Massive ship called Ever Forward is stuck in Chesapeake Bay
Despite two failed attempts to free it this week, a sister container ship to the Ever Given that got stuck in the Suez Canal last year has been lodged in the Chesapeake Bay for 21 days — and now cargo holders have to pay to help free it.
Why it matters: The Ever Forward (yes, bask in the irony) is the largest ship to get stuck in the Chesapeake Bay and it’s carrying 5,000 containers of … stuff.
What’s happening: The ship’s owner — Evergreen Marine Corp. — has invoked a maritime law dubbed “General Average,” under which people whose belongings are on a ship must share in the cost of freeing it.
- Evergreen also invoked the law with its ship that was stuck in the Suez Canal for six days in March 2021. It took until September for all the cargo to be released to its owners, and only happened once the cargo owners posted bonds.
- It’s a maritime law whose roots can be traced to at least 1750 B.C. (it was a big deal during the fall of the Roman Empire, too).
- Think of the “General Average” like the aquatic version of prison rules, but for international shipping.
Zoom in: It’s unclear what's in the thousands of containers aboard the Ever Forward, but at least one cargo holder — a Bloomberg journalist who recently moved from Hong Kong to New York — has been sharing her experience waiting on her furniture.
- “The entire contents of our apartment, all of our furniture, lots of books, things of sentimental value are all in a container stuck in the Chesapeake Bay,” Tracy Alloway told NBC Washington.
- The U.S. Coast Guard, which is handling Ever Forward's PR, per the Port of Baltimore, told Axios that "general cargo" is on the ship and referred further questions to Evergreen.
Zoom out: The Ever Forward has been idling near Baltimore, en route to Norfolk, Virginia, since a wrong turn leaving Baltimore on March 13 ran the boat aground in shallow water (24 feet of water — when it needs 42 to float, per NBC Washington.)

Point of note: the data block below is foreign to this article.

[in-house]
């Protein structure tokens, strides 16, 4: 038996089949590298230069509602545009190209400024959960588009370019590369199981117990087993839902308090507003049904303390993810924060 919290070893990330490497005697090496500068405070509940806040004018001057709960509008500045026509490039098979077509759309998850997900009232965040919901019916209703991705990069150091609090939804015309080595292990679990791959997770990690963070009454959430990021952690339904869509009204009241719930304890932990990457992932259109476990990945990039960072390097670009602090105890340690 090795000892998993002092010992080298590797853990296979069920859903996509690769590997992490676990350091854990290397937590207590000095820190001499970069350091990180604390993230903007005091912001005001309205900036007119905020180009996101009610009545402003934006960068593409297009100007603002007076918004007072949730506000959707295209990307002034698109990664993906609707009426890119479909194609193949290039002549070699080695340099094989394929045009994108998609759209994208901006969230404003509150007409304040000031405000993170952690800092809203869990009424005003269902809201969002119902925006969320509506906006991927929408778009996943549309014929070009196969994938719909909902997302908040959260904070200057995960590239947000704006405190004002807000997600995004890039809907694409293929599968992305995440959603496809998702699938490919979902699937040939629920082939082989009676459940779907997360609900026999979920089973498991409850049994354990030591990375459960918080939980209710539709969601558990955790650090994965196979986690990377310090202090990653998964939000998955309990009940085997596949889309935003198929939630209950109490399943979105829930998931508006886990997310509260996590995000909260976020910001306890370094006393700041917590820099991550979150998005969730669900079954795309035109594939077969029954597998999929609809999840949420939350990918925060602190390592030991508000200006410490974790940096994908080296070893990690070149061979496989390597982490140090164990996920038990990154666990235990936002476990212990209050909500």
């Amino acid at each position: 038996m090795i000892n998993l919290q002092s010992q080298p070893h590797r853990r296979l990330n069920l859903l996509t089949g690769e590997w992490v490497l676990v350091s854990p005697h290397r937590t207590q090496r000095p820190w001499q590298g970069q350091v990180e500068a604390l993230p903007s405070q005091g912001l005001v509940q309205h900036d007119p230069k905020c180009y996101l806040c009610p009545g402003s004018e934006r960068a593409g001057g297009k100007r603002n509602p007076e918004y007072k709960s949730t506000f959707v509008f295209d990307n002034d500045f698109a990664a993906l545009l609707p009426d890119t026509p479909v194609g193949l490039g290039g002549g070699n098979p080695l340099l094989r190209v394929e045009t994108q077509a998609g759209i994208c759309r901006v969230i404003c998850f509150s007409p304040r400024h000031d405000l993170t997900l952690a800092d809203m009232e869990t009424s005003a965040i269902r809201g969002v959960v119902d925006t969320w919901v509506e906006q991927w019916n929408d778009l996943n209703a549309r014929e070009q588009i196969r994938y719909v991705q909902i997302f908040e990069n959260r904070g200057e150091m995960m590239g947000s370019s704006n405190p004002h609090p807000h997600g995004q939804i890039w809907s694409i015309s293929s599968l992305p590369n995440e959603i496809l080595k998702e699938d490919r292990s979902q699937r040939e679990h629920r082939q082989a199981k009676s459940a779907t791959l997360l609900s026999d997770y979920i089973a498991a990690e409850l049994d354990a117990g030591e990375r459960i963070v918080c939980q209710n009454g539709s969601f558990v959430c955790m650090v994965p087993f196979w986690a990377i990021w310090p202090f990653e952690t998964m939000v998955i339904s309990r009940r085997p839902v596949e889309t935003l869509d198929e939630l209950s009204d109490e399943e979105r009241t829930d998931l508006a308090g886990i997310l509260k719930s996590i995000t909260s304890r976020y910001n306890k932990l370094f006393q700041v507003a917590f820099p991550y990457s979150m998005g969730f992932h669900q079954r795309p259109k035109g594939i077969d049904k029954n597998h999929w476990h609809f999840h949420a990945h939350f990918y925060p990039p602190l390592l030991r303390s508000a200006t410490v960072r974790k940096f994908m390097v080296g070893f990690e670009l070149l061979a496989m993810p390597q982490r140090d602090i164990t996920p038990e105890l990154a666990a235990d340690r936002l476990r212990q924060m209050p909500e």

- The Ever Forward has been stuck thrice as long as its sister ship sat marooned between the Mediterranean and Red seas last year.
- The ship is not disrupting trade — or blocking passage out of Baltimore Harbor, William Doyle, director of the Port of Baltimore tweeted.
- Tuesday and Wednesday were the first attempts to refloat the boat using tug boats.
- A third attempt will be coming soon, "using two anchored pulling barges from the stern and five tugs,” Doyle wrote on Twitter.
The big picture: You can stay informed on the progress via istheshipstillstuck.com, a website that went viral last year during the Suez fiasco.
- The boat has become a tourist attraction and Downs Park (there’s a $6 entry fee) in Pasadena, Maryland, is apparently the best place to see it.
By the numbers: Comparing giant, stuck container ships.
- The Ever Forward — currently lodged in Baltimore en route to Norfolk, Virginia, for 21 days and counting — 1,095 feet long, 117,340 gross tons. Ran aground due to a wrong turn in the bay.
- The Ever Given — stuck in the Suez Canal for 6 days — 1,312 feet long, weighing in at 224,000 gross tons. Ran aground due to a large wind gust.
🗞 This article is by Axios Richmond's Karri Peifer! Subscribe to the Axios Richmond newsletter (launching soon).